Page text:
Veterans Day parade in Lake Worth will end with special surprise

Nov 02, 2017
This new plaque dedicated to all memorials will be unveiled on Nov. 11 at Lake Worth’s “Veteran’s Day Parade and Ceremony of Honor” event. (Contributed)

About a year ago, John Endruschat was checking out the city’s annual Veterans Day celebration downtown and noticed something missing.

“We saw monuments in other cities that were very prominent for the military and we thought Lake Worth should have one to recognize our veterans,” said Endruschat, a Rotary Club of Lake Worth member for 35 years. “The primary thing is to recognize people who serve in all branches.”

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On Nov. 11 after the parade, the city will unveil a military monument that will do just that.

The plaque reads: “In honor of all veterans who served in times of war and peace and in memory of those who gave their lives for our country.”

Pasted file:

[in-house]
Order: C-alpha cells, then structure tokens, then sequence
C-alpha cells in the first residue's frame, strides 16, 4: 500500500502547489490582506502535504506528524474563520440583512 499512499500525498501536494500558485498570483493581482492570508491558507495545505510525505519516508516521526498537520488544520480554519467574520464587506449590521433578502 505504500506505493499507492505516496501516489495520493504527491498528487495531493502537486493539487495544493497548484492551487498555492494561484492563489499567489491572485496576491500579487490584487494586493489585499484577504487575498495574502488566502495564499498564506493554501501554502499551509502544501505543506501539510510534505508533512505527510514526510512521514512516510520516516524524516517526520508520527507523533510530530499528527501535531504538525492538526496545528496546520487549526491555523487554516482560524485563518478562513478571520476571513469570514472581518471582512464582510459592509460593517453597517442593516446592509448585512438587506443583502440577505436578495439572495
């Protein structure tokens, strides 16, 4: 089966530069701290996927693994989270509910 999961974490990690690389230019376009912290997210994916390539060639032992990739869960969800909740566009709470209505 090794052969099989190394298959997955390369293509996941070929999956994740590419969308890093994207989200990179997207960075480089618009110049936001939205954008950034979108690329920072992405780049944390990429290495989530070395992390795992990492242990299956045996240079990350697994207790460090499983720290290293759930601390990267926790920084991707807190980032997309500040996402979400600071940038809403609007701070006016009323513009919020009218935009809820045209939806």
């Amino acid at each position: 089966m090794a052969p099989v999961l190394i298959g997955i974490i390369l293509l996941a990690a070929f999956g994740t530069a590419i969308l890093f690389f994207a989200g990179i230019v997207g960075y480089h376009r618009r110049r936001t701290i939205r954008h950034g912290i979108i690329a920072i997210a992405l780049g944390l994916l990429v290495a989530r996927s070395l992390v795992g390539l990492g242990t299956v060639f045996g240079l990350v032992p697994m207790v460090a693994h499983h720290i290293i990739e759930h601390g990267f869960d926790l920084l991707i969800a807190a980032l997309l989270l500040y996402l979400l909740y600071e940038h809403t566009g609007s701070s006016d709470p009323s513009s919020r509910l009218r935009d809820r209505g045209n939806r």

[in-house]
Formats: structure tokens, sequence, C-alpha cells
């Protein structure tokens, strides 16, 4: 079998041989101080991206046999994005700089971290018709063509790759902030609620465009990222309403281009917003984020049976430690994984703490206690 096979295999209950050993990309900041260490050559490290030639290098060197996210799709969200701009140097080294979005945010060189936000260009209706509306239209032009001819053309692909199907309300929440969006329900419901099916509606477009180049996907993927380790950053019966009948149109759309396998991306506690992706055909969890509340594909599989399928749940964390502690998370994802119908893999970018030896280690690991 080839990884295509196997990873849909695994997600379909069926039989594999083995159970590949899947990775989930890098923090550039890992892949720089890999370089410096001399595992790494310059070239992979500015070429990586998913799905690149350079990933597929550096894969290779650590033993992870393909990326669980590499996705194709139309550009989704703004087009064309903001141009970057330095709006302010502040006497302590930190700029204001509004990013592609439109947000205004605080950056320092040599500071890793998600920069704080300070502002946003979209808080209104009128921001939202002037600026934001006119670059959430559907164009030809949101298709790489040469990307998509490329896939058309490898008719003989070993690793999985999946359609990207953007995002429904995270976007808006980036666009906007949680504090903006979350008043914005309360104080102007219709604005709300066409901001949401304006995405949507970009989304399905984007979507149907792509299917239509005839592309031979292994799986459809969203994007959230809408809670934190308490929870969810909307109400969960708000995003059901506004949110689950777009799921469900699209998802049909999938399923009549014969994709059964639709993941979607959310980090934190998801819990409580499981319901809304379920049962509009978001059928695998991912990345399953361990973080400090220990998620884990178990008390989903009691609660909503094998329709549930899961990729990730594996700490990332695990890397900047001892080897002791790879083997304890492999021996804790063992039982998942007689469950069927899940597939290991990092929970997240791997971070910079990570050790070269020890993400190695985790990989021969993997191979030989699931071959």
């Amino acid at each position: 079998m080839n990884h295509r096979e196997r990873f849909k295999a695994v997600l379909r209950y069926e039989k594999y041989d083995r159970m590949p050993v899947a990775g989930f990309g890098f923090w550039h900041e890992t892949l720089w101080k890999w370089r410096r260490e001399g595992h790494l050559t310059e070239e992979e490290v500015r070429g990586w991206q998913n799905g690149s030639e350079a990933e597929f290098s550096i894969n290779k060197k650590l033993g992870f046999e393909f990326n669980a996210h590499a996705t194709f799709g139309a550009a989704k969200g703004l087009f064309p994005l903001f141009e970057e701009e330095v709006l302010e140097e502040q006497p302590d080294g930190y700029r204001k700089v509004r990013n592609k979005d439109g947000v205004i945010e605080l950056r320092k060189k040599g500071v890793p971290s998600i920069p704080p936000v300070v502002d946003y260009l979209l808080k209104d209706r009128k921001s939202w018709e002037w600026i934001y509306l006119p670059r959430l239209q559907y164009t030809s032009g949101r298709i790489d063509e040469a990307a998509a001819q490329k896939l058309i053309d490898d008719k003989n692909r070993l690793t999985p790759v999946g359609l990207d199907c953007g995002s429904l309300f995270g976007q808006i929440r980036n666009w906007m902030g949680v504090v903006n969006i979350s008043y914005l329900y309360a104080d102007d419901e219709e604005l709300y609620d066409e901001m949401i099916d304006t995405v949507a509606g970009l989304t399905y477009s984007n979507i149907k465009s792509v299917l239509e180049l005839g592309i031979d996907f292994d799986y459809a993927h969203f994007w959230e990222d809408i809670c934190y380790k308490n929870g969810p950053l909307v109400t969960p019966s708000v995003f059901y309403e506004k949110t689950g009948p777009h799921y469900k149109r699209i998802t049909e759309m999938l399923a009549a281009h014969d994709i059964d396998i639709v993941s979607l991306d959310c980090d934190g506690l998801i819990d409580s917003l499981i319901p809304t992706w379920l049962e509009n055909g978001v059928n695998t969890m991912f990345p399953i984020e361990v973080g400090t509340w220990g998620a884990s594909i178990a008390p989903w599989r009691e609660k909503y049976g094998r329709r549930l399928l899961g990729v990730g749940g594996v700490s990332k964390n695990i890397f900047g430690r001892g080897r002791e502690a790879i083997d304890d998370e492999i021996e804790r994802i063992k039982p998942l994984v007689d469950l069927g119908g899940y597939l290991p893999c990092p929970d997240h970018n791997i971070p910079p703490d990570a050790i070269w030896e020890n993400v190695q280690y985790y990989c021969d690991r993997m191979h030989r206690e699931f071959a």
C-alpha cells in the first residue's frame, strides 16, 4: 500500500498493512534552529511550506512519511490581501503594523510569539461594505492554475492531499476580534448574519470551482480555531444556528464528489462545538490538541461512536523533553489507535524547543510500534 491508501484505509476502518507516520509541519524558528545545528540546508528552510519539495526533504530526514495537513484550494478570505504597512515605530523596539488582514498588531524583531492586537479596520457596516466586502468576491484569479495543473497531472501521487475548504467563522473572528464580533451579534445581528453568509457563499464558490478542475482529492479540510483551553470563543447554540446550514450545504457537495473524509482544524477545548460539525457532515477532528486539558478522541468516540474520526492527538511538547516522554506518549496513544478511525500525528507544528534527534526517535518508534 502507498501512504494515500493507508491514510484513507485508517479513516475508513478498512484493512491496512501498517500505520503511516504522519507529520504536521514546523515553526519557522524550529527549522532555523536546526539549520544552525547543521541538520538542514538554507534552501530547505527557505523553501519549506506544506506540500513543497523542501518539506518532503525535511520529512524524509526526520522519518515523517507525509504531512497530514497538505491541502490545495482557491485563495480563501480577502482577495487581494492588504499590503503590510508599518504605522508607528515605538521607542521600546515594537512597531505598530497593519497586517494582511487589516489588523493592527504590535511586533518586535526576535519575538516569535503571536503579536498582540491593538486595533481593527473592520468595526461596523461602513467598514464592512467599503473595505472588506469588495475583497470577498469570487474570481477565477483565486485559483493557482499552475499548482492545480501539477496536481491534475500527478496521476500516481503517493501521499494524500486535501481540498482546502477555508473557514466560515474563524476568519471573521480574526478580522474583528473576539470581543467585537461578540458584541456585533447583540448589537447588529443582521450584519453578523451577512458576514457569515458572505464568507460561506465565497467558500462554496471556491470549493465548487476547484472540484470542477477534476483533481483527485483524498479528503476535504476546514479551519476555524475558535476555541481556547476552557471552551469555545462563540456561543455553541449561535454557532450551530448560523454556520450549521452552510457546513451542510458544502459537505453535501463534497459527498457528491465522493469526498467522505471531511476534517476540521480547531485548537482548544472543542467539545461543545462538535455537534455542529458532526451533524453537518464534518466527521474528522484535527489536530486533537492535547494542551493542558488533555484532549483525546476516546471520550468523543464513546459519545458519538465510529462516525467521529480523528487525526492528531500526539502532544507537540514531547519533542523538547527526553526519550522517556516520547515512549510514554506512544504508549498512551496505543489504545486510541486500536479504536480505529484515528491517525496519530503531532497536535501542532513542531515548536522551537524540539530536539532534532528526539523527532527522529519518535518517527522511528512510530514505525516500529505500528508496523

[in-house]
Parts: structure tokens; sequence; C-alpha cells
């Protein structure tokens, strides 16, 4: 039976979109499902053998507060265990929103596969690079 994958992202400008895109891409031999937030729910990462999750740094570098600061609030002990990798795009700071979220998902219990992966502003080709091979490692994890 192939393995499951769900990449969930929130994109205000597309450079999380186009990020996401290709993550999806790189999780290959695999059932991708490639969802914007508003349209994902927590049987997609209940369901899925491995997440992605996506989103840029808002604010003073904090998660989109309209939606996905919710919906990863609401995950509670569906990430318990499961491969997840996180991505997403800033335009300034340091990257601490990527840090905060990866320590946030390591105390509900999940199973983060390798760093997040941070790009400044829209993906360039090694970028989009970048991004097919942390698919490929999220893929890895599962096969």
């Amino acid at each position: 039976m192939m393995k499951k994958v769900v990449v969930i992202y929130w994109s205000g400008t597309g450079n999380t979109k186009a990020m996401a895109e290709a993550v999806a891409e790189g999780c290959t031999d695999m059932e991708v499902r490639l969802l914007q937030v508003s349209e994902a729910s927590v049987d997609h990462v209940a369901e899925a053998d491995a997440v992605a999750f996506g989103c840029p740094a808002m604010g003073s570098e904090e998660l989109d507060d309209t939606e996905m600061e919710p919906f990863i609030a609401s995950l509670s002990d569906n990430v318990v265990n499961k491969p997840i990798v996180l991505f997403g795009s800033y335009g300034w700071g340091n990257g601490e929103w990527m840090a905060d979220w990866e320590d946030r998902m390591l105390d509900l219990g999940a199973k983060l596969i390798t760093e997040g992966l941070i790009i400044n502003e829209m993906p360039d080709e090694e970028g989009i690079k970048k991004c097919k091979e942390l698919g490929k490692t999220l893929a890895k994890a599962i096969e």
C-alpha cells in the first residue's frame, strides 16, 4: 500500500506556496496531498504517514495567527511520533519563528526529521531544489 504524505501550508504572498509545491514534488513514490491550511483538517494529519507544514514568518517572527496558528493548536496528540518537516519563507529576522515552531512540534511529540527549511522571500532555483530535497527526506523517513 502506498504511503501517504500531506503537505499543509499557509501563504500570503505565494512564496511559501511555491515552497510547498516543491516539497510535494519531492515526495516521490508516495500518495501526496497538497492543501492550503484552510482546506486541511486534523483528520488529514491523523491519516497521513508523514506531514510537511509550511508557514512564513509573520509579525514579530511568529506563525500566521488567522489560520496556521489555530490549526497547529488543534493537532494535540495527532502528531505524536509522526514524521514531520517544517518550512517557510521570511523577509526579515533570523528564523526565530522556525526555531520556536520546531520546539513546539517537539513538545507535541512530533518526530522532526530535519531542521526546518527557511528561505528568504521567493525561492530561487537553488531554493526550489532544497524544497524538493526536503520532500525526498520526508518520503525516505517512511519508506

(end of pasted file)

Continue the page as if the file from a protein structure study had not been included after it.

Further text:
The monument cost about $10,000, but total budget for the entire project was close to $16,000, Endruschat said.

“This monument means all of us in the community recognize and appreciate what our military has done for our nation and all of its citizens,” he said.

Endruschat said the city raised the money from various donors.

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Retha Lowe, another Rotary Club member and former city commissioner, said the project has been in the works for about six months.

“The city gave us permission to put it in the Cultural Plaza,” Lowe said.

The parade starts at 11 a.m. on the corner of Lucerne Avenue and Federal Highway, with the Ceremony of Honor to begin immediately after, probably around noon.

The festivities will feature local community groups, the Palm Beach County Sheriff’s Office, Palm Beach County Fire-Rescue and many school bands.

As for new wrinkles, Lauren Bennett, the city’s leisure services director, said Lake Worth is trying to recruit veterans who want to participate.

The city has been running the parade for six years, Bennett said. It spends $14,500 on the parade, the same as last year, she added.

This year’s ceremony, however, will be a little different.

“That’s such a huge plaque,” Rowe said. “We want to continue to recognize our veterans and to show respect.”